Indo-Guyanese Women Poets

Mahadai Das

They Came In Ships (1976-1977)

They came in ships 
From far across the seas 
Britain, colonising the East in India 
Transporting her chains from Chota Nagpur and Ganges plain. 
Westwards came the Whitby 
Like the Hesperus
Alike the island-bound Fatel Rozack. 

Wooden missions of young imperialist design. 
Human victims of Her Majesty’s victory. 

They came in fleets of ships. 
They came in droves 
Like cattle. 
Brown like cattle. 
Eyes limpid, like cattle. 

Some came with dreams of milk and honey riches. 
Others came, fleeting famine
And death, 
All alike, they came —
The dancing girls, 
Rajput soldiers — tall and proud
Escaping the penalty of their pride. 
The stolen wives — afraid and despondent.
All alike, 
Crossing dark waters. 
Brahmin and Chamar alike. 
They came 
At least with hope in their heart.
On the platter of the plantocracy 
They were offered disease and death. 

I saw them dying at the street-corners 
Alone and hungry, they died 
Starving for the want of a crumb of British bread 
And the touch of a healing hand. 

Today, I remember my forefather’s gaunt gaze. 
My mind’s eye sweeps over my children of yesterday 
My children of tomorrow. 
The piracy of innocence. 
The loss of light in their eyes. 

I stand between posterity’s horizon
And her history. 
I, alone today, am alive, 
Seeing beyond, looking ahead.

I do not forget the past that had moulded the present. 
The present is a caterer for the future. 
I remember logies 
Barrack-room ranges 
N-yards. (make a note about the editing here)
My grandmother worked in the field. 
Honourable mention. 

Creole gang, child-labour —
Second prize. 
I remember Lallabhagie. 
Can I forget how Enmore rose in arms
For the children of Leonora?

Remember one-third quota
Coolie woman. 
Was your blood spilled so that I might reject my history?
Forget tears in shadow — paddy leaves. 

Here, at the edge of the horizon
I hear voices crying in the wind. 
Cuffy shouting — Remember 1763. 
John Smith — At least, if I am man of God, 
Let me join forces with black suffering. 
Akkarra — I too had a vision 
Before I lost it. 
Atta — in the beginning, I was with the struggle.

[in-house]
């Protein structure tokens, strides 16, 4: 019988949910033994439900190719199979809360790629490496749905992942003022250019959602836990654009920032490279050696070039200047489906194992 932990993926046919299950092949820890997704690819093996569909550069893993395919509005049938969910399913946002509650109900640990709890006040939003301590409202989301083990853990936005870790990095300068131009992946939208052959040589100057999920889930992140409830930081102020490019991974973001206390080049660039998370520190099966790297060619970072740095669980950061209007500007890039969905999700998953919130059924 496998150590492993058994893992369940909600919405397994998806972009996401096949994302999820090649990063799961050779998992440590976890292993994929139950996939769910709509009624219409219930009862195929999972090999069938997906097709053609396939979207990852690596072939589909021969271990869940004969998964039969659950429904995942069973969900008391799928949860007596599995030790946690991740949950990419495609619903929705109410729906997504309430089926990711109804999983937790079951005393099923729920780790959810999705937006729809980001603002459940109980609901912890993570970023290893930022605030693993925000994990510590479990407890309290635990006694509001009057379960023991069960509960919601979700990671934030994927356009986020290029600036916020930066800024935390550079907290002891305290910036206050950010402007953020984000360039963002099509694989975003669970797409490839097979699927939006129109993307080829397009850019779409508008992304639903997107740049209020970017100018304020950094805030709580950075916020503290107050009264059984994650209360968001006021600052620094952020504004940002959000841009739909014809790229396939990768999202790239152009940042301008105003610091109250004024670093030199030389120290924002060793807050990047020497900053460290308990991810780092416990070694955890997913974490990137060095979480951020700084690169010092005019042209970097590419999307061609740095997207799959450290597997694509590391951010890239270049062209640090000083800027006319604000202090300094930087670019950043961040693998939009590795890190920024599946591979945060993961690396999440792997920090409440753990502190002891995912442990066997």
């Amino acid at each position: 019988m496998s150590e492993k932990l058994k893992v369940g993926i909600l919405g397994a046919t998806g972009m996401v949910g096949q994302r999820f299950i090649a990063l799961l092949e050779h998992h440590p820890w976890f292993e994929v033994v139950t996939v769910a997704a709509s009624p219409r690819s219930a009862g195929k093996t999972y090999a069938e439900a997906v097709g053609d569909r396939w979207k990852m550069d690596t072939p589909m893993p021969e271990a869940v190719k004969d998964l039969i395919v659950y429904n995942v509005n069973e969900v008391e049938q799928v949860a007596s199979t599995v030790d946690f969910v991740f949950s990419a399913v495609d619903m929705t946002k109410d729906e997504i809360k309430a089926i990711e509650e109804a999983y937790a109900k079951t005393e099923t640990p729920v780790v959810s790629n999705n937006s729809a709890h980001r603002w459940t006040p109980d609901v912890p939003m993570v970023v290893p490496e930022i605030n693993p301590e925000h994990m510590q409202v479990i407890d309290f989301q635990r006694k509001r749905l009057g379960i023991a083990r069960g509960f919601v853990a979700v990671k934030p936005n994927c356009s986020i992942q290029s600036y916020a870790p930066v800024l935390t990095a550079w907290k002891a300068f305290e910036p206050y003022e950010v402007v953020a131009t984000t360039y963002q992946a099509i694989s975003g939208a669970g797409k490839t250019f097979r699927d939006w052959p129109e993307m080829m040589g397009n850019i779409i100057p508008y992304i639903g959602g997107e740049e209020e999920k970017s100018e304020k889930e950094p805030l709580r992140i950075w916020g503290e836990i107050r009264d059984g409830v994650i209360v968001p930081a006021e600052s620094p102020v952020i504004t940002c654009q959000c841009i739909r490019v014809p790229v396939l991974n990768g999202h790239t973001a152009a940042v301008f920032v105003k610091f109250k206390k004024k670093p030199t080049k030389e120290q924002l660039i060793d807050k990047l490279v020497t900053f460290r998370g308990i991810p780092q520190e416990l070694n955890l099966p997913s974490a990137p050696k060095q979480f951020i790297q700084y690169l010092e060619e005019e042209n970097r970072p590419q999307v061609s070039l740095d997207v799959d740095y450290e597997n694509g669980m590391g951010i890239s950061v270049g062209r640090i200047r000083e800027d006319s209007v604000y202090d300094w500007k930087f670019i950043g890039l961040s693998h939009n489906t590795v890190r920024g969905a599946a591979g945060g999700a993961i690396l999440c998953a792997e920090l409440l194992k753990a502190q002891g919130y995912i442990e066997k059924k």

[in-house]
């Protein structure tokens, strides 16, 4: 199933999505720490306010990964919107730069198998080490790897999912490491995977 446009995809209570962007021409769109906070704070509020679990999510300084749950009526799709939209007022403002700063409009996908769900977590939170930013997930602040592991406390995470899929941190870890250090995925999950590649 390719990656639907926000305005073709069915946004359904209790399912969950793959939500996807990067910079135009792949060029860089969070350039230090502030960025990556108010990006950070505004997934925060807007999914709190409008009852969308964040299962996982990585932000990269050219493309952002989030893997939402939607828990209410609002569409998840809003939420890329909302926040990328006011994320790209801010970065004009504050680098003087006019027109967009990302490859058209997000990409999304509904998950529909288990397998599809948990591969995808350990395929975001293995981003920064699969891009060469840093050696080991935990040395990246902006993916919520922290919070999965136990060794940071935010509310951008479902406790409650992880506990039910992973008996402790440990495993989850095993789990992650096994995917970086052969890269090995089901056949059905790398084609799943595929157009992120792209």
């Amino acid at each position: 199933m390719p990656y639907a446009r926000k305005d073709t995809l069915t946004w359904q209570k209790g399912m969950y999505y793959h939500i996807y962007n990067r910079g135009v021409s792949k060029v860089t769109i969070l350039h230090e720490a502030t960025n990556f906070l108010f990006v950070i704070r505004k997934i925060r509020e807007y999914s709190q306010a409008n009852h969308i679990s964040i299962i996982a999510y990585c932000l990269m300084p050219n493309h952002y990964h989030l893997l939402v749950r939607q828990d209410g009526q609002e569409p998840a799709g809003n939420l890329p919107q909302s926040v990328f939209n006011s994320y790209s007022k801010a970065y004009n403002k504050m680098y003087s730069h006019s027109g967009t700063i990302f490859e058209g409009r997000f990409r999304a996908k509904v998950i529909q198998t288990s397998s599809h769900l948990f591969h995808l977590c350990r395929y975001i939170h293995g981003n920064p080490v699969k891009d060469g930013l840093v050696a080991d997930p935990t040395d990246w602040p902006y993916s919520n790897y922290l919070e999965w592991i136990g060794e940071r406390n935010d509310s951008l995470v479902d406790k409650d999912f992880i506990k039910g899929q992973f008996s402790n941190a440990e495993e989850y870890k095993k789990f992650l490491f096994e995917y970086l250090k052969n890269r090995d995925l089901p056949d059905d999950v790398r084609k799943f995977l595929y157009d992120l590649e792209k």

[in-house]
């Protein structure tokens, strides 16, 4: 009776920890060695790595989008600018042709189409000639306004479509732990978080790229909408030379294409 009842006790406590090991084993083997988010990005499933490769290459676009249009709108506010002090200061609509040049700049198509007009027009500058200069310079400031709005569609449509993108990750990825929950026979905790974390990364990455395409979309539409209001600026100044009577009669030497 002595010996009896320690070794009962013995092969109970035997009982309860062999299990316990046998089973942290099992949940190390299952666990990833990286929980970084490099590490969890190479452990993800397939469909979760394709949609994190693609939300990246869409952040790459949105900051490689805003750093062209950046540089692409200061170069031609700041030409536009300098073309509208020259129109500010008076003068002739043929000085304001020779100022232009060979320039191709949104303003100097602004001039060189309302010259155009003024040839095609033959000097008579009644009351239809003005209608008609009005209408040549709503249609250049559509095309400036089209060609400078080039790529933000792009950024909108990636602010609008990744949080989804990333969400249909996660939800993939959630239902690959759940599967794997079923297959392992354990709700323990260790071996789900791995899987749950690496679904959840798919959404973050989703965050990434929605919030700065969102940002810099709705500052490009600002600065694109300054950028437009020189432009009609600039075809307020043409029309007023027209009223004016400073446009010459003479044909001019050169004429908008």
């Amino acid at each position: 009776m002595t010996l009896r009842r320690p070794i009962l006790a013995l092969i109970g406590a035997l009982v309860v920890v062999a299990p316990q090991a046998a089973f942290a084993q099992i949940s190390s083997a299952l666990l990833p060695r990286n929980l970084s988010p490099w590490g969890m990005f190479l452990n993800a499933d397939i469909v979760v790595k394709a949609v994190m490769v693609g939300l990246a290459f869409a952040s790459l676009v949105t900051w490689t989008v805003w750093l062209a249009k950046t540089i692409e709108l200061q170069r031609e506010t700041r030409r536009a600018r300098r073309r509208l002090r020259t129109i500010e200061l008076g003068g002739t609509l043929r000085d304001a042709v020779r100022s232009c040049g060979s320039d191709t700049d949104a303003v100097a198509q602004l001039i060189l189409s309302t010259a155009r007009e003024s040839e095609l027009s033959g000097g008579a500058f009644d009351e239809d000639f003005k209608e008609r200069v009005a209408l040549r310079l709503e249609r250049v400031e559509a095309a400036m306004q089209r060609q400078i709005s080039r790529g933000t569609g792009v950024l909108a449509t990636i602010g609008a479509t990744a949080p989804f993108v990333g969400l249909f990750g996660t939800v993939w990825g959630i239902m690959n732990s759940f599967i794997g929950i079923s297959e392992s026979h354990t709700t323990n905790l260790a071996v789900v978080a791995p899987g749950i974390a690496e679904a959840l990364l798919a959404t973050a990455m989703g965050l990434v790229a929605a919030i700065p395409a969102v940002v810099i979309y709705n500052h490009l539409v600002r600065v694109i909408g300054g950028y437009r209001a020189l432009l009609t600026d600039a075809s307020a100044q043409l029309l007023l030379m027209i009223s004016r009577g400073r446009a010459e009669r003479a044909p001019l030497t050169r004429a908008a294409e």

And Des Voeux cried
I wrote the Queen a letter
For the whimpering of the coolies 
In their logies would not let me rest. 

Beaumont — Had the law been in my hands. 
And the cry of the coolies 
Echoes around the land. 
They came in droves 
At the door of his office 
Beseeching him to ease the yoke off their burden. 
And Crosby struck in rage 
Against the planters 
In vain
He was stripped naked of his rights 
And the cry of the coolies continued. 

The Commissioners came 
Capital spectacles with British frames 
Consulting managers 
About the cost of immigration. 
They forgot the purpose of their coming. 
The Commissioners left, 
Fifty-dollar bounty remained. 
Dreams of a cow and endless calves 
And endless reality, in chains. 

Militant (1976-1977)

Militant I am 
Militantly I strive. 
I want to march in my revolution, 
I want to march in with my brothers and sisters 
Revolution firing my song of freedom. 
I want my blood to churn 
Change! Change! Change! 
We are the army. 
We are the people. 
We are Guyana marching for change. 
This revolution’s banner is clasped by our hands. 
This revolution’s banner will march through our feet. 
This revolution’s banner will march through our feet. 

Singer I am
Singing I strive. 
I want to sing my country’s revolution 
I want the notes to climb Pakaraima’s peaks, 
Spread like her stars o’er Kimbia’s peaks, 
Grow, like seeds, in our people’s hearts. 
I want to sing
I want to sing 
I want to sing my country’s revolution. 

Writer I am
Writing I strive.
I want my words scorching pages
Burning tongues 
Panging my people’s servility. 

My Finer Steel Will Grow (1982)

My heavens are hailing upward tonight. 
The felled star is like a dagger
stuck deep in my heart. Anon. I am gone. 
There is no place to rest 
My accidental head. 
It is a dog’s life. Today there are no bones. 
Yesterday there were too many. 
The common fleas irritate my hairy nape. 
My legs are poles the world 
cannot  keep upright — they 
dare not fall through
My paws trace out this path 
of death too often that I smell. 
My snaky hunger obsesses, 
My red-eye rage, 
apoplectic , twists my growling gut. 
the day will come when the sun 
will shine its brazen face 
upon my heart, gone dark
like night and rotted blood. 
I will drown my fleas or the river 
choke me to death. They pound 
like a carpenter gone 
beserk; hammering 
rains the bullets 
on my back. 
Whilst the hammering arm 
in rhythmic falter flags, 
my finer steel will grow. 
My heaven. 

About Mahadai Das

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